Eschscholzia californica

Common name | California Poppy

Eschscholzia californica | Pacific Nurseries

Eschscholzia californica | Pacific Nurseries


A true perennial, this wildflower is often grown as an annual. Color varies from pale yellow to deep orange. Flowers spring to summer and reseeds easily. Blossoms close at night. Plant seeds in fall, broadcasting on well-drained soil. Little irrigation required.


Fremontodendron californicum

Common name | California Flannelbush

Fremontodendron californicum  | Pacific Nurseries

Fremontodendron californicum | Pacific Nurseries


Yellow flowers create an attractive display from May to June as flowers bloom all at once. Leathery leaves are dark green above, fuzzy beneath. This shrub needs good drainage, and hillside planting is the best with staking when young. Needs no dry-season watering.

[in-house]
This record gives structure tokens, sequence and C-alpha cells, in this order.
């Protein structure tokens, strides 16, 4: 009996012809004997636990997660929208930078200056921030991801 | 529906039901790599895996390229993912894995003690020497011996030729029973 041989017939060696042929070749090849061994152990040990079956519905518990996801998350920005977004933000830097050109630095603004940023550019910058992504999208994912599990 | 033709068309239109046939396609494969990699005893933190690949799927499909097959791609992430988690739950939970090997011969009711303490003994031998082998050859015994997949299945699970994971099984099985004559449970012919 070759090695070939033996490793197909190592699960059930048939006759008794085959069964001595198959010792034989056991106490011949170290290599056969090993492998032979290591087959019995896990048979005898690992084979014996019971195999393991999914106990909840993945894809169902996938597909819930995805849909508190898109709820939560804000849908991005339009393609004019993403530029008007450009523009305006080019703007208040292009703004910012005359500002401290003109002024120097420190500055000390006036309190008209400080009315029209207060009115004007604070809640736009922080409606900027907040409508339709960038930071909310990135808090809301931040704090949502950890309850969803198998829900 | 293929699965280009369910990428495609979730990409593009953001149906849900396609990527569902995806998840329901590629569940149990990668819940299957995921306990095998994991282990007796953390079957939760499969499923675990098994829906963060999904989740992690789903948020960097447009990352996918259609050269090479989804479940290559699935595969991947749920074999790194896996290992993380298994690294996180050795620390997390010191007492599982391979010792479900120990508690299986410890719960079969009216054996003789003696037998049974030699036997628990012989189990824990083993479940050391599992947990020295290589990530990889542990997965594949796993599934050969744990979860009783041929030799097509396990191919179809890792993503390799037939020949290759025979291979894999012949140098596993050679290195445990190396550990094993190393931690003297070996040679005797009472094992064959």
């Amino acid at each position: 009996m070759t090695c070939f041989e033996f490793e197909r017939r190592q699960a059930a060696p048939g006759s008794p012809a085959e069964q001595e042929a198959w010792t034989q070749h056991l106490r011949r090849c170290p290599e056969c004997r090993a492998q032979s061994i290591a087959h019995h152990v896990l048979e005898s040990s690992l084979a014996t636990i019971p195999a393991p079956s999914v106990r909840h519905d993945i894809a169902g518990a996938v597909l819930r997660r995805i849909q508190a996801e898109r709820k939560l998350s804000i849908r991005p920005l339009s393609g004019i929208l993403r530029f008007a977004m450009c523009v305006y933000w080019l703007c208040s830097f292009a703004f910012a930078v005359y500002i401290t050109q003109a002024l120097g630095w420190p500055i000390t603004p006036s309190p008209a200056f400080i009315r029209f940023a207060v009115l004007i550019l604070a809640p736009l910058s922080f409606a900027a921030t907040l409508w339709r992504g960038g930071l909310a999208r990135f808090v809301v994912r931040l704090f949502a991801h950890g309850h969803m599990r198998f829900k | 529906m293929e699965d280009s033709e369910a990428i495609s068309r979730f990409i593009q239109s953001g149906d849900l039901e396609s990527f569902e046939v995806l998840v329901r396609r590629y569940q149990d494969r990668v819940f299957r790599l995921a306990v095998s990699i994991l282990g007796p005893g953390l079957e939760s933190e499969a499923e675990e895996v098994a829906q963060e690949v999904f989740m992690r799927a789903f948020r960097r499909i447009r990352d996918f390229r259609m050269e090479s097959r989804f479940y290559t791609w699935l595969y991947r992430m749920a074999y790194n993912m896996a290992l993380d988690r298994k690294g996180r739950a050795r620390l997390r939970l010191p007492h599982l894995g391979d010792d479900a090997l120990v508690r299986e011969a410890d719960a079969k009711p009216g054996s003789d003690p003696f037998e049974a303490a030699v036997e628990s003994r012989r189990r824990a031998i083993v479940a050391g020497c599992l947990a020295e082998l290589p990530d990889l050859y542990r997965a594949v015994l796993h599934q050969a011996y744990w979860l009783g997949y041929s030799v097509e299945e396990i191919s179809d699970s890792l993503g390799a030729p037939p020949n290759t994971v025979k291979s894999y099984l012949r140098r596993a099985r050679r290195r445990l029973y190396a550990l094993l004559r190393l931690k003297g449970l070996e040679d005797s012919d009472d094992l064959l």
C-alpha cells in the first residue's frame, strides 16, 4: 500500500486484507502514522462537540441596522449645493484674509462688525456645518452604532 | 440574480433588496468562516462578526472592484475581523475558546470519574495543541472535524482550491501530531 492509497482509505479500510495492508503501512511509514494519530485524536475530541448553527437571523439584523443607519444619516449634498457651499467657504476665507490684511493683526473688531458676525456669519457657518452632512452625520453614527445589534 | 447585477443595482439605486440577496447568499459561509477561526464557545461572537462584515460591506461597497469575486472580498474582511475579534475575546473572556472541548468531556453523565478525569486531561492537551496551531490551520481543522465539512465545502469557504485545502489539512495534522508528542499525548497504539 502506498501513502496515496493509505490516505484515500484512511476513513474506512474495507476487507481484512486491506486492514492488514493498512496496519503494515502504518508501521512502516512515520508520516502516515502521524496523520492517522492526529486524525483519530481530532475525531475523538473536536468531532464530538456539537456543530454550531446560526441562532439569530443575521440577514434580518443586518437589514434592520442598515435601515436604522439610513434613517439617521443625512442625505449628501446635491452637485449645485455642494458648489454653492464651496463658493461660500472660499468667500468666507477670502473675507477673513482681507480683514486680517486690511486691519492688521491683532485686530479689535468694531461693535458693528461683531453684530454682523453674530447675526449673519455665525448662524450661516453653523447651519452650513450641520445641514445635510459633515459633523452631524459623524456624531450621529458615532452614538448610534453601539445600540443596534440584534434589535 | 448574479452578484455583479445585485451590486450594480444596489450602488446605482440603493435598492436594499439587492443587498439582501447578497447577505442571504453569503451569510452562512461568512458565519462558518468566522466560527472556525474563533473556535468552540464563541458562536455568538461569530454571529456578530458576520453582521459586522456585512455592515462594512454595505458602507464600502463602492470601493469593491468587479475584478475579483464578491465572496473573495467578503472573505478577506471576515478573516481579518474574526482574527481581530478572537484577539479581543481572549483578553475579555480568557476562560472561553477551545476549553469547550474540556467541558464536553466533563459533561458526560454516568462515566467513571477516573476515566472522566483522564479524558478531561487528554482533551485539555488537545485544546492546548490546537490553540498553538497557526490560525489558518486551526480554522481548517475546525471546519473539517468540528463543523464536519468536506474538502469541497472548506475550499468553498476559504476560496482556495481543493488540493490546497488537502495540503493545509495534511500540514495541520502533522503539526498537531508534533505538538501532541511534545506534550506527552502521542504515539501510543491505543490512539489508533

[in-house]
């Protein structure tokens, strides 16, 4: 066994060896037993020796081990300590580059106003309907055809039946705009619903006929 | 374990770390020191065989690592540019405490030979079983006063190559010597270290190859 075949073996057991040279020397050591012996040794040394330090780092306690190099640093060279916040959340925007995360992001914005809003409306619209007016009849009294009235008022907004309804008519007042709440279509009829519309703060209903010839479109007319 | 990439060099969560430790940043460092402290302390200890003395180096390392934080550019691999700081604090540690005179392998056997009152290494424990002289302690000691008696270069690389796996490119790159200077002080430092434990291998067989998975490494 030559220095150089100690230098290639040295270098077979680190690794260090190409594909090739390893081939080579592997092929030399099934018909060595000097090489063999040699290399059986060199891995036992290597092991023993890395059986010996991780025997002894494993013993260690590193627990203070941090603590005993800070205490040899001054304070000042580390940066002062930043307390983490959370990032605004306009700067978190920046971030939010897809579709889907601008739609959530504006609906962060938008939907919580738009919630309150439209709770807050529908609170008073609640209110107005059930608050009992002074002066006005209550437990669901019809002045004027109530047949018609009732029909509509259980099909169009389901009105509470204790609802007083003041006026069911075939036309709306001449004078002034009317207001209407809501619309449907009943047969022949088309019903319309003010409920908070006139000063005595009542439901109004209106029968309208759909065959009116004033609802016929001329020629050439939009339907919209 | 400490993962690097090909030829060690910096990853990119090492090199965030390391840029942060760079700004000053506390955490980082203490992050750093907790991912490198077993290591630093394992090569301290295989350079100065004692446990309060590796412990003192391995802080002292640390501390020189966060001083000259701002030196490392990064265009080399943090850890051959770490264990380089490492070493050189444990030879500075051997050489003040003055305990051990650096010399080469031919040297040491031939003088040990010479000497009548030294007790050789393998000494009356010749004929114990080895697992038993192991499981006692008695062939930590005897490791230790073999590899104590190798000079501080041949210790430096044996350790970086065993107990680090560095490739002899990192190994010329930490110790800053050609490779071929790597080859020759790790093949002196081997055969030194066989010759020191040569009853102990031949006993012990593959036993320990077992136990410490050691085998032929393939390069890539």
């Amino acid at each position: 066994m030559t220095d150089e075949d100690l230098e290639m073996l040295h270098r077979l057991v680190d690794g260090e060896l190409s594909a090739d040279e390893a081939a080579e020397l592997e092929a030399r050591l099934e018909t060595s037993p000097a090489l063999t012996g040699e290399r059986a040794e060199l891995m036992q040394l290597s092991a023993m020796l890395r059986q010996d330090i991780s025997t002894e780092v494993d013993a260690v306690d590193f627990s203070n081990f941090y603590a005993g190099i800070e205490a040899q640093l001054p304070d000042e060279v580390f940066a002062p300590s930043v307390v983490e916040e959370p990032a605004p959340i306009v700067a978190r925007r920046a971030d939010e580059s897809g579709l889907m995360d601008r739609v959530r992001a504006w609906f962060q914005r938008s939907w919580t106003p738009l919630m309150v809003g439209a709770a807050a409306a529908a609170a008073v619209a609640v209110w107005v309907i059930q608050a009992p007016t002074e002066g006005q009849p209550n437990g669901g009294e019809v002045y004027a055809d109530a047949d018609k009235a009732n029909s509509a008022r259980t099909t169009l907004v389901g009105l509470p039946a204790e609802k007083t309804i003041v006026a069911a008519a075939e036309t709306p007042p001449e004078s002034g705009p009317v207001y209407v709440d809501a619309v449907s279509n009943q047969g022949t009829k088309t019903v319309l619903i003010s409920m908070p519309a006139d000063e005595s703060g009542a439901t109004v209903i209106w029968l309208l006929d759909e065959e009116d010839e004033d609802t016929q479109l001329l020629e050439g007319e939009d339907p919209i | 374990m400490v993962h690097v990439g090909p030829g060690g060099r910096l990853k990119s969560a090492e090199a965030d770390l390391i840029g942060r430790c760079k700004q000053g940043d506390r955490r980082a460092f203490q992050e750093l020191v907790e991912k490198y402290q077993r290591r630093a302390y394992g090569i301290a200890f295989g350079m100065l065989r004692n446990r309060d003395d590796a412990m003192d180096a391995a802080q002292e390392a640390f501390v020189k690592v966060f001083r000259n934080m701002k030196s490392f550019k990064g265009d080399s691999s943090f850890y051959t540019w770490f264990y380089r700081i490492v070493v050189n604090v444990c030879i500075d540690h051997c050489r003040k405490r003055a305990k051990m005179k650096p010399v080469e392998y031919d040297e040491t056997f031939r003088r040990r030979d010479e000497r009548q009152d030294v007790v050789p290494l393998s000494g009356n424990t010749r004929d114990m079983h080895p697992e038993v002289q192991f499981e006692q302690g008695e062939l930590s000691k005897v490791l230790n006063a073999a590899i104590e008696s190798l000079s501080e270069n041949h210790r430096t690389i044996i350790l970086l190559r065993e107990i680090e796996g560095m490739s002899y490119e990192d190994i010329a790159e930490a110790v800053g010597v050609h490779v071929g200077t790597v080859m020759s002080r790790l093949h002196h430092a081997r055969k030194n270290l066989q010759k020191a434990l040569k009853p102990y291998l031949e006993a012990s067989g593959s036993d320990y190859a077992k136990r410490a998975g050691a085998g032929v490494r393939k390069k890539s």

Arctostaphylos glauca

Common name | Bigberry Manzanita

Arctostaphylos glauca | Pacific Nurseries

Arctostaphylos glauca | Pacific Nurseries


An excellent slope stabilizer, this shrub has large light pink blossoms in late winter to early spring and is accented by deep red twisted bark. Attractive berries follow.


Carpenteria californica

Common name | Bush Anemone

Carpenteria californica | Pacific Nurseries

Carpenteria californica | Pacific Nurseries


This California native shrub displays dark green foliage highlighted by 3” single-petaled fragrant white flowers with golden stamens.


Romneya coulteri

Common name | Matilija Poppy

Romneya coulteri | Pacific Nurseries

Romneya coulteri | Pacific Nurseries


An extremely hardy perennial that’s slow to start. Once established, produces amazing “fried egg” blossoms. Spreads by underground runners.